Lakes are abused mainly through encroachment, dumping of debris and sewage. It is important to prevent all this from happening. In most cases, people are not conscious of the boundaries of a lake. This results in debris entering the lake and creating further scope for encroachment. Community support is essential to prevent encroachment and dumping of debris in lakes. Once an area is encroached upon and removed from the lake’s space, it is even more difficult to clear it.
The legal custodian of any lake is the concerned Government body – Gram Panchayat, Municipal Corporation or Minor Irrigation Dept as it may differ from State to State. But the key custodians are the people living around it, people who have used and are using the lakes, farmers, washer men, fishermen and the general households that are located in the vicinity of the lake body.
Bio-diversity is a must at a lake as it has to house the bees, butterflies, reptiles and birds of various kinds which form part of its delicate ecosystem. Hence, we must carefully choose native / indigenous plants suited for ground cover – herbs, shrubs, medicinal, tall, shade-giving , fruit-bearing, flowering plants and creepers – that will gradually create an ecosystem.
Wetland acts as a filter or a kidney in a lake system. The silt and sediments brought in from the inlets are first received, trapped and cleansed by the wetland that generally has grass and plants suited for the said role. It also acts as safe habitat for birds, butterflies and certain species of fish to thrive.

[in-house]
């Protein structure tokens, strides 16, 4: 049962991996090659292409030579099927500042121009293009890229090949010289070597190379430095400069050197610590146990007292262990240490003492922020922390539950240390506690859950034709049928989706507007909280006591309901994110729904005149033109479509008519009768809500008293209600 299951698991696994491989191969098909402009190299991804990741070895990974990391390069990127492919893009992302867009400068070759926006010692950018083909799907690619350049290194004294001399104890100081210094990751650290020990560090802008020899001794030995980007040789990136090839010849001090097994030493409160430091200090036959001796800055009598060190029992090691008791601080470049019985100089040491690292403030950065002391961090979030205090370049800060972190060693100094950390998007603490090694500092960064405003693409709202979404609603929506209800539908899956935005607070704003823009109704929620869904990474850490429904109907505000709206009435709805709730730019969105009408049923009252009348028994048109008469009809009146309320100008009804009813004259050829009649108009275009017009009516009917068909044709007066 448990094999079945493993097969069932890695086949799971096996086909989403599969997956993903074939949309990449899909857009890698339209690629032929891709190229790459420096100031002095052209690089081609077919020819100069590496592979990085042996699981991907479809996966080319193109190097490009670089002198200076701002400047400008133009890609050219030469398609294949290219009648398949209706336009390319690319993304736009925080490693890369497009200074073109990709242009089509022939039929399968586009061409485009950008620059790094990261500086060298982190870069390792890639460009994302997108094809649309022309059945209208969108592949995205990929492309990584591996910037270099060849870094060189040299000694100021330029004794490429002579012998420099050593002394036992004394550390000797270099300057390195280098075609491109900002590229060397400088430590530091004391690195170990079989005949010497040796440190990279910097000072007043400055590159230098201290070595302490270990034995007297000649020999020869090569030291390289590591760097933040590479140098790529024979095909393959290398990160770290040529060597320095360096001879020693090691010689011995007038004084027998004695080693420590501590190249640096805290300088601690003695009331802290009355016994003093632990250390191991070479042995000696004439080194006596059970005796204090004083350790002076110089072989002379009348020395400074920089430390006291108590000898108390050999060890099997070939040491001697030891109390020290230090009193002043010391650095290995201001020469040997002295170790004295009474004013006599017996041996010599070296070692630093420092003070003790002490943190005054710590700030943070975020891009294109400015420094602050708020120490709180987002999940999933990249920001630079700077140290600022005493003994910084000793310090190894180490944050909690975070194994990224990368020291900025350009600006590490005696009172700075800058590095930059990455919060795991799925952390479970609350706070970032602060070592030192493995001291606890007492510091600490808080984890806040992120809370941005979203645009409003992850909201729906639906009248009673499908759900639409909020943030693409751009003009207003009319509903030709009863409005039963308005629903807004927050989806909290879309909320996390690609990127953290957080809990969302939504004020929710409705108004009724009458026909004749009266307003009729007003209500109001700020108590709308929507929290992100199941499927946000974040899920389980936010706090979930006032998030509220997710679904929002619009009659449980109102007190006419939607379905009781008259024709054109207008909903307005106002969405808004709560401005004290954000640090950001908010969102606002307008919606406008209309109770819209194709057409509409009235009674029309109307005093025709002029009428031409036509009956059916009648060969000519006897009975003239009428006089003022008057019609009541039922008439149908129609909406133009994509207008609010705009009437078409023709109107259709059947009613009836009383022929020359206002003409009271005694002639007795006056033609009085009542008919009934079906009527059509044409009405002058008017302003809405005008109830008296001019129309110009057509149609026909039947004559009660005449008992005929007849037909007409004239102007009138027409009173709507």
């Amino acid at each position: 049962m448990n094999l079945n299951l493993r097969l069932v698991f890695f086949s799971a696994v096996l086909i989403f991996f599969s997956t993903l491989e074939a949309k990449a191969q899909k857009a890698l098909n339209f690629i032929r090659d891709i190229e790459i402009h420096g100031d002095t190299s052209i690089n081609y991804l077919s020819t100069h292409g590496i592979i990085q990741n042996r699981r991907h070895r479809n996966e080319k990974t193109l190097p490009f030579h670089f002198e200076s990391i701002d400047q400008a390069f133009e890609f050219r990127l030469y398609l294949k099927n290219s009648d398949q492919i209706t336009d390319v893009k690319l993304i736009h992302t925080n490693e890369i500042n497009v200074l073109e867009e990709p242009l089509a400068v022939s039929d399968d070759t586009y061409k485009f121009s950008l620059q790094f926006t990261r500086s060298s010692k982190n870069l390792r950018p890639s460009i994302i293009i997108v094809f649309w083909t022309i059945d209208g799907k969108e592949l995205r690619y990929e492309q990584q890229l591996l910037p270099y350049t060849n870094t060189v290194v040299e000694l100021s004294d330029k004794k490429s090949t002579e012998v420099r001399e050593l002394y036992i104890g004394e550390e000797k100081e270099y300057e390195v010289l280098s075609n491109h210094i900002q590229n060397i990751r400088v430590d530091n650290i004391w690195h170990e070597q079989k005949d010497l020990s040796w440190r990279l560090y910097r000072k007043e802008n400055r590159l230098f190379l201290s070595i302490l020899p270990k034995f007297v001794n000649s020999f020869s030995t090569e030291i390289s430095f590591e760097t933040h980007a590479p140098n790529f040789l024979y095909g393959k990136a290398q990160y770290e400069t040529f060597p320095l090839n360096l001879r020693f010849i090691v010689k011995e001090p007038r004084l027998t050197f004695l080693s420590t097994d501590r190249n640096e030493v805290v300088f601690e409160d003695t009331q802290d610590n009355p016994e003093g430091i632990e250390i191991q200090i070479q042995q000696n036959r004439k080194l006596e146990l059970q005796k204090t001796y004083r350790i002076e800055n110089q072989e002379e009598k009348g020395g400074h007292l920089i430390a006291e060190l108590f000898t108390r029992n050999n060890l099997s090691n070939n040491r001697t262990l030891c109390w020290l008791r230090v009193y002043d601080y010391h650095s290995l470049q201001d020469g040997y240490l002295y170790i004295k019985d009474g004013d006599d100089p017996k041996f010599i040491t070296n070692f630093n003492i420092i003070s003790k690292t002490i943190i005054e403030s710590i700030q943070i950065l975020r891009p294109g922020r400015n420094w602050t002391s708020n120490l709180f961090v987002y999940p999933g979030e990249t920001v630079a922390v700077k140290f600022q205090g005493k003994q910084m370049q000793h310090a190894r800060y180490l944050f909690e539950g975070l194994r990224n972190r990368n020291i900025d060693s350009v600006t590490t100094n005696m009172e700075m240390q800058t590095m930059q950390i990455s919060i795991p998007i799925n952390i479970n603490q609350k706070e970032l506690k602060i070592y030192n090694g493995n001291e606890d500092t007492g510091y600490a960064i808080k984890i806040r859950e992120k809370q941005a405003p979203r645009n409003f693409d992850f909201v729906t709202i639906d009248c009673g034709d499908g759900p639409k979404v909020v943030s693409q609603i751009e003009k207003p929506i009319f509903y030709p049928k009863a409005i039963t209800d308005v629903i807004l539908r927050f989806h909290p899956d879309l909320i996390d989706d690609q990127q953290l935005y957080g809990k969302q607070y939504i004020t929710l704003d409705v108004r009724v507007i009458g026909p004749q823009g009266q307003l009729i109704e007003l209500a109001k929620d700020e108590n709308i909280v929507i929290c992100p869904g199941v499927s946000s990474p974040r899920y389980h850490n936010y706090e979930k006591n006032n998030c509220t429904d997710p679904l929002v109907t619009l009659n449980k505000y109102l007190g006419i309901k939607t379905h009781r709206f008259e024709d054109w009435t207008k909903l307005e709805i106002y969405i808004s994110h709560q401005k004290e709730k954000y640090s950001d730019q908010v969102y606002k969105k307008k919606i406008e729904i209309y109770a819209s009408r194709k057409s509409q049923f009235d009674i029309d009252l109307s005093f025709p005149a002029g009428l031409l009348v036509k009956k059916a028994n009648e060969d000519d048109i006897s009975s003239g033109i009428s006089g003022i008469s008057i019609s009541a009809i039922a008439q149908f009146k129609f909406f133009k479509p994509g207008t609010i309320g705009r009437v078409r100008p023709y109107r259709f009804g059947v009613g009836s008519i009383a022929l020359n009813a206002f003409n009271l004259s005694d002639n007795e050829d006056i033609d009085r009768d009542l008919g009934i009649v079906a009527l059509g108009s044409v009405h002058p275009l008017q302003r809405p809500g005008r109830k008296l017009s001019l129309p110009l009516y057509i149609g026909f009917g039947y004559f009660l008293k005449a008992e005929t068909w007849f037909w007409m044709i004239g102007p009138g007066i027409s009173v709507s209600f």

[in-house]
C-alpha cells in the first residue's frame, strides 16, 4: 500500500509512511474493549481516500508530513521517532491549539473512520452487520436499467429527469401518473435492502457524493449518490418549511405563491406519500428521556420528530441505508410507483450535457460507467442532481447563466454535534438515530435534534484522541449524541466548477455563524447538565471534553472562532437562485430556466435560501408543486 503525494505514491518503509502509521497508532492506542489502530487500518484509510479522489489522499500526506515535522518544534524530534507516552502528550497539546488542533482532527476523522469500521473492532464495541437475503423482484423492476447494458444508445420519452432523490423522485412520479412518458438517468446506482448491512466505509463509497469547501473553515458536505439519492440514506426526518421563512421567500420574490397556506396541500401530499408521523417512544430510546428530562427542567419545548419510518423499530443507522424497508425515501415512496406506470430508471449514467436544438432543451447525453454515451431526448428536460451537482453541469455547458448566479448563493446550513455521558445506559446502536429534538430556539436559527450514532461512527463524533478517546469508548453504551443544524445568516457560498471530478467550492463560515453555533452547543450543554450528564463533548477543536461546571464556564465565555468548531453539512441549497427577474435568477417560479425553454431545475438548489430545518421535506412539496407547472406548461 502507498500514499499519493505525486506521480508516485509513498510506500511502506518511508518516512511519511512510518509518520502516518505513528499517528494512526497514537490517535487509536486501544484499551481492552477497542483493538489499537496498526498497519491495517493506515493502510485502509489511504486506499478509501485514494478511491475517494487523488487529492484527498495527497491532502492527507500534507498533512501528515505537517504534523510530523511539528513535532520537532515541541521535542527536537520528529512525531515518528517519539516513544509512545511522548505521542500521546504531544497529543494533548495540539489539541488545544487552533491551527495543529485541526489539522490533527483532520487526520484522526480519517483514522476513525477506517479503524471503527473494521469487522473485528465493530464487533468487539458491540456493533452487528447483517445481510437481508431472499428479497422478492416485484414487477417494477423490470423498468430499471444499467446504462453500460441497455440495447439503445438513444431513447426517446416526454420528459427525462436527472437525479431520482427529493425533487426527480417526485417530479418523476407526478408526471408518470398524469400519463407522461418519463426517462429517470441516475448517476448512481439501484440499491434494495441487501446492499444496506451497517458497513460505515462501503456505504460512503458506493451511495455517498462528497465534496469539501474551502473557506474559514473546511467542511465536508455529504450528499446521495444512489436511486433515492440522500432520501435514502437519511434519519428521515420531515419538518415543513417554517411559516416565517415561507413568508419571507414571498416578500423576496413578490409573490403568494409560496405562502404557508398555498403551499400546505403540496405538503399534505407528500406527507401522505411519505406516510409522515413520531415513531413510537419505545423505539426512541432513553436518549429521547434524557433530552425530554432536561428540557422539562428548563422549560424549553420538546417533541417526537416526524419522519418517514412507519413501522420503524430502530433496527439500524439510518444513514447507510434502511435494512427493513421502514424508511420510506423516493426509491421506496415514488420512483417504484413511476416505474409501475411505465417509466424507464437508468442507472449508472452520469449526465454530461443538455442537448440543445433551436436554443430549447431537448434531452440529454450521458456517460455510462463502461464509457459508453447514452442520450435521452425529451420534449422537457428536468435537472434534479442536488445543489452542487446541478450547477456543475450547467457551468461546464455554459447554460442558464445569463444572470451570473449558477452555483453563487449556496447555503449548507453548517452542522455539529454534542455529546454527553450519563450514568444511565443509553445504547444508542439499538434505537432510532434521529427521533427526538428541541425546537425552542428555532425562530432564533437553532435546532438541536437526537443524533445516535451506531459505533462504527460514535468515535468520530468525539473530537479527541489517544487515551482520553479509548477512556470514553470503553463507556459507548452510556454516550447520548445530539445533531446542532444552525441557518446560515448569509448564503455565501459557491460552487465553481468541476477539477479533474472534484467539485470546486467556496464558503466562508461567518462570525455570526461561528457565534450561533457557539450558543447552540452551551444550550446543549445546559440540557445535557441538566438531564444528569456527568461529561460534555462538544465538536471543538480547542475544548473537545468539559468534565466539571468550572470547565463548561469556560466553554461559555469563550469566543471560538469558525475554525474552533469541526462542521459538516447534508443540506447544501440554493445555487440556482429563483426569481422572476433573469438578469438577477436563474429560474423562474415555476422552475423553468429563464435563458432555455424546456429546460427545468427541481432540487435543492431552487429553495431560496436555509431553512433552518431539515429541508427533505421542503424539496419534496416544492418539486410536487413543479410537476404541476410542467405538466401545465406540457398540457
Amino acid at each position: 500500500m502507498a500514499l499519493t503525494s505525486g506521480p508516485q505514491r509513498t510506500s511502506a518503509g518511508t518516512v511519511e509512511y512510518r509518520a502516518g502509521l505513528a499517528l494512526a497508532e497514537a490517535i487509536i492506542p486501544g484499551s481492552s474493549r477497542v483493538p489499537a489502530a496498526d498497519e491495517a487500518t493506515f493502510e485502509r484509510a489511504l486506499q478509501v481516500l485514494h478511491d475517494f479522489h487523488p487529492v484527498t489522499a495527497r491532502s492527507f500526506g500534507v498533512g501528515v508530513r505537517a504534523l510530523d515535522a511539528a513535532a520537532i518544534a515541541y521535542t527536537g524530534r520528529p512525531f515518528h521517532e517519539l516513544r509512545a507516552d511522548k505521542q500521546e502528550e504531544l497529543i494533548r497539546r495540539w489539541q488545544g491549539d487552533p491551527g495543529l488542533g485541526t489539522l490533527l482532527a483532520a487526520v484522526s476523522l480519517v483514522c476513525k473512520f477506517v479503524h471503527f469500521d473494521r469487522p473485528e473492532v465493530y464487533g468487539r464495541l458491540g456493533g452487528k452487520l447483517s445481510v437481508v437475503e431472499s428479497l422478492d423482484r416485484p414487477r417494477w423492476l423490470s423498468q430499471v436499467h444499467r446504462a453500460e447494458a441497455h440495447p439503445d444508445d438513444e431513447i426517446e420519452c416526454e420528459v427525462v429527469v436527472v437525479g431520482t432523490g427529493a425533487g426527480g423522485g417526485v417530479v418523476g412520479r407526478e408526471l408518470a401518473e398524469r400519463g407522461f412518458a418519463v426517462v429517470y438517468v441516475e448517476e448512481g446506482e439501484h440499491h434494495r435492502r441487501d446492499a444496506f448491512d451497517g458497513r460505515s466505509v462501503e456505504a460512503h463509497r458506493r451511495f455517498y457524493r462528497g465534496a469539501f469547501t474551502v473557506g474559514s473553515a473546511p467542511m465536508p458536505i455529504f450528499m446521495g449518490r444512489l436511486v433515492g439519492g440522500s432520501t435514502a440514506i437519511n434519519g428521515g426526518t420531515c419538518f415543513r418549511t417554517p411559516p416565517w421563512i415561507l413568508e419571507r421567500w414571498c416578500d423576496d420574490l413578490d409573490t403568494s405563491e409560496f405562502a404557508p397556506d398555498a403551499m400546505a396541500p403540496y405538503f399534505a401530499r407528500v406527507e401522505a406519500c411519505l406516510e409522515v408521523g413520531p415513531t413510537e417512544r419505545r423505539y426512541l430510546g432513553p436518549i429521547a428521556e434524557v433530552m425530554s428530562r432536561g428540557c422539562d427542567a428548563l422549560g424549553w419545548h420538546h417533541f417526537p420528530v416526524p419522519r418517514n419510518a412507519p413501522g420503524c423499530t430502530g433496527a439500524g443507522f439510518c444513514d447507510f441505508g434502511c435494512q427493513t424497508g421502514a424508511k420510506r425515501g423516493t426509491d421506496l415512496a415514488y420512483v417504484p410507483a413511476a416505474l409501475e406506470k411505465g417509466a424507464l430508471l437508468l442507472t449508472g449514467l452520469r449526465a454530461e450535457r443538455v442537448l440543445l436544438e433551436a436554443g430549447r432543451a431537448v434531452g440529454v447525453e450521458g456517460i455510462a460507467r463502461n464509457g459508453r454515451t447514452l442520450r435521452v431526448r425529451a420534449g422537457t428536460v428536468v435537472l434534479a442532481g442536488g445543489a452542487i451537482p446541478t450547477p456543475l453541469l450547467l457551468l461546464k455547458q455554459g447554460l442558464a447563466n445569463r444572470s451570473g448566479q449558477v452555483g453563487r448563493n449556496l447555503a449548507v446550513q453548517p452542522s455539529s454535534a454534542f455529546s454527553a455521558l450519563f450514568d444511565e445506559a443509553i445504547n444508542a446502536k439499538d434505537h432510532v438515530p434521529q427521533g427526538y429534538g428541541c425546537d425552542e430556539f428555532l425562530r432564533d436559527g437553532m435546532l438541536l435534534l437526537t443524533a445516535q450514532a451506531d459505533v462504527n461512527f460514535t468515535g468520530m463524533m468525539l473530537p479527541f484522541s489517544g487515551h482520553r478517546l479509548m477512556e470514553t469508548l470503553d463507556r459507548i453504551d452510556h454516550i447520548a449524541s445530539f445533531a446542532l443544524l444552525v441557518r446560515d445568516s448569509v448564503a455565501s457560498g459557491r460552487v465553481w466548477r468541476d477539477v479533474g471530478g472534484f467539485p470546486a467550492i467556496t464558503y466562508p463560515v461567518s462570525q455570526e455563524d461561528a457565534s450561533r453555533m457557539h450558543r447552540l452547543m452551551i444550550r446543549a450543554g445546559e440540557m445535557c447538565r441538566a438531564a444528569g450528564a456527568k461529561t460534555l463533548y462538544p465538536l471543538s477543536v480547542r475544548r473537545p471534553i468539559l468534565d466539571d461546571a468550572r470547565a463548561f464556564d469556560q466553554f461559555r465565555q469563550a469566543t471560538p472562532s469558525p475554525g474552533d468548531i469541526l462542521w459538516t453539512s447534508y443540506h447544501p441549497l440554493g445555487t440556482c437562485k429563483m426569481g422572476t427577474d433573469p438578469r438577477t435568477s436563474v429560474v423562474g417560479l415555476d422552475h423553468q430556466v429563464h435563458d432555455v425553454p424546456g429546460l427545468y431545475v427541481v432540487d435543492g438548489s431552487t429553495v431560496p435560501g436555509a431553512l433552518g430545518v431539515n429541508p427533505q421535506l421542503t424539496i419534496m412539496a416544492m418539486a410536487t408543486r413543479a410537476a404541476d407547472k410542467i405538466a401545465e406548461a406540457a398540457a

Inlets bring in/ feed water to the lake body and outlet allows the flow of the excess water. Both are key to a healthy lake since it is no less than a living body. One has to ensure from time to time that both inlets and outlets are free from blockage and silts.
An ideal lake must be free from the above and must have active stakeholder engagement maintaining the lake.
Bengaluru had 1000 plus lakes during 1930s when the British had surveyed them. They were amazed by the climate and environment of Bengaluru and called it ‘City of Thousand Lakes’. Bengaluru’s undulating terrain comprising of hillocks and valleys lent itself to the formation of water catchment areas. Being 900 metres above the sea level with no perennial water system close by, the rulers right from Gangas (870 AD) to Kempegowda I and to the British constructed and conserved the lakes.
Lakes are multipurpose in nature and a lifeline to all living beings – humans, birds, animals and other organisms. Traditionally and even today, they are an important source of drinking water. Even so, they are largely used for agriculture, fishing, cattle feeding, washing and also religious purposes. Lakes provide the space for bio-diversity to flourish which includes both flora and fauna. Above all, they influence the socio-economic life of the people living around them.